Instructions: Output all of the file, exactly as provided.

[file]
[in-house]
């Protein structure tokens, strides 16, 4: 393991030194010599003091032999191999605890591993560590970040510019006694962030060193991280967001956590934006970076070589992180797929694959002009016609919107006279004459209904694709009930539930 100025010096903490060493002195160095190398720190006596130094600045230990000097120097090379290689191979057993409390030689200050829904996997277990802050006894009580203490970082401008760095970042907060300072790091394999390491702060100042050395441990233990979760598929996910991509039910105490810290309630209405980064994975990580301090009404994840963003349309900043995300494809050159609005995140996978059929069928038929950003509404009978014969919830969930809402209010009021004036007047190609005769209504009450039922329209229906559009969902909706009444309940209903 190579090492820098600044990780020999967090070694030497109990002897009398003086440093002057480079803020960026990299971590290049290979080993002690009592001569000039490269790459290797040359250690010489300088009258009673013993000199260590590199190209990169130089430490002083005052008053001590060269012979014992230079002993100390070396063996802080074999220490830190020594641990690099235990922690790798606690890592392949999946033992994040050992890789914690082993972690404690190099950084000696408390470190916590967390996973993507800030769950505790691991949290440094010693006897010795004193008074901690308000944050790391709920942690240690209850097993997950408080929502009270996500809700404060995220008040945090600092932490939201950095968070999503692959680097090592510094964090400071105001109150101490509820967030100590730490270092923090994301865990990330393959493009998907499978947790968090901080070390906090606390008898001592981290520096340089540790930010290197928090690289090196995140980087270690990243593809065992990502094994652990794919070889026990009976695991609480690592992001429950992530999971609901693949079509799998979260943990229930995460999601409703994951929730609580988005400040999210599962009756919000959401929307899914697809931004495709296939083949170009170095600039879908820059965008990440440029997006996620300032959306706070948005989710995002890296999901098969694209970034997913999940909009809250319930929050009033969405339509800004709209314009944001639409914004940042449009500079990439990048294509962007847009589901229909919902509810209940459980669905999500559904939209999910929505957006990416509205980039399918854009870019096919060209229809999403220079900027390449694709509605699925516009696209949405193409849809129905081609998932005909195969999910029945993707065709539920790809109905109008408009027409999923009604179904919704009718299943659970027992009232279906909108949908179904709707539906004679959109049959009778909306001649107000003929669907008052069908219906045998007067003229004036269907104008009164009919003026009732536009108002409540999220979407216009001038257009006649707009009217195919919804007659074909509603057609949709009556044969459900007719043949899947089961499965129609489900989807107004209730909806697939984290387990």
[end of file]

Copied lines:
[in-house]
């Protein structure tokens, strides 16, 4: 393991030194010599003091032999191999605890591993560590970040510019006694962030060193991280967001956590934006970076070589992180797929694959002009016609919107006279004459209904694709009930539930 100025010096903490060493002195160095190398720190006596130094600045230990000097120097090379290689191979057993409390030689200050829904996997277990802050006894009580203490970082401008760095970042907060300072790091394999390491702060100042050395441990233990979760598929996910991509039910105490810290309630209405980064994975990580301090009404994840963003349309900043995300494809050159609005995140996978059929069928038929950003509404009978014969919830969930809402209010009021004036007047190609005769209504009450039922329209229906559009969902909706009444309940209903 190579090492820098600044990780020999967090070694030497109990002897009398003086440093002057480079803020960026990299971590290049290979080993002690009592001569000039490269790459290797040359250690010489300088009258009673013993000199260590590199190209990169130089430490002083005052008053001590060269012979014992230079002993100390070396063996802080074999220490830190020594641990690099235990922690790798606690890592392949999946033992994040050992890789914690082993972690404690190099950084000696408390470190916590967390996973993507800030769950505790691991949290440094010693006897010795004193008074901690308000944050790391709920942690240690209850097993997950408080929502009270996500809700404060995220008040945090600092932490939201950095968070999503692959680097090592510094964090400071105001109150101490509820967030100590730490270092923090994301865990990330393959493009998907499978947790968090901080070390906090606390008898001592981290520096340089540790930010290197928090690289090196995140980087270690990243593809065992990502094994652990794919070889026990009976695991609480690592992001429950992530999971609901693949079509799998979260943990229930995460999601409703994951929730609580988005400040999210599962009756919000959401929307899914697809931004495709296939083949170009170095600039879908820059965008990440440029997006996620300032959306706070948005989710995002890296999901098969694209970034997913999940909009809250319930929050009033969405339509800004709209314009944001639409914004940042449009500079990439990048294509962007847009589901229909919902509810209940459980669905999500559904939209999910929505957006990416509205980039399918854009870019096919060209229809999403220079900027390449694709509605699925516009696209949405193409849809129905081609998932005909195969999910029945993707065709539920790809109905109008408009027409999923009604179904919704009718299943659970027992009232279906909108949908179904709707539906004679959109049959009778909306001649107000003929669907008052069908219906045998007067003229004036269907104008009164009919003026009732536009108002409540999220979407216009001038257009006649707009009217195919919804007659074909509603057609949709009556044969459900007719043949899947089961499965129609489900989807107004209730909806697939984290387990």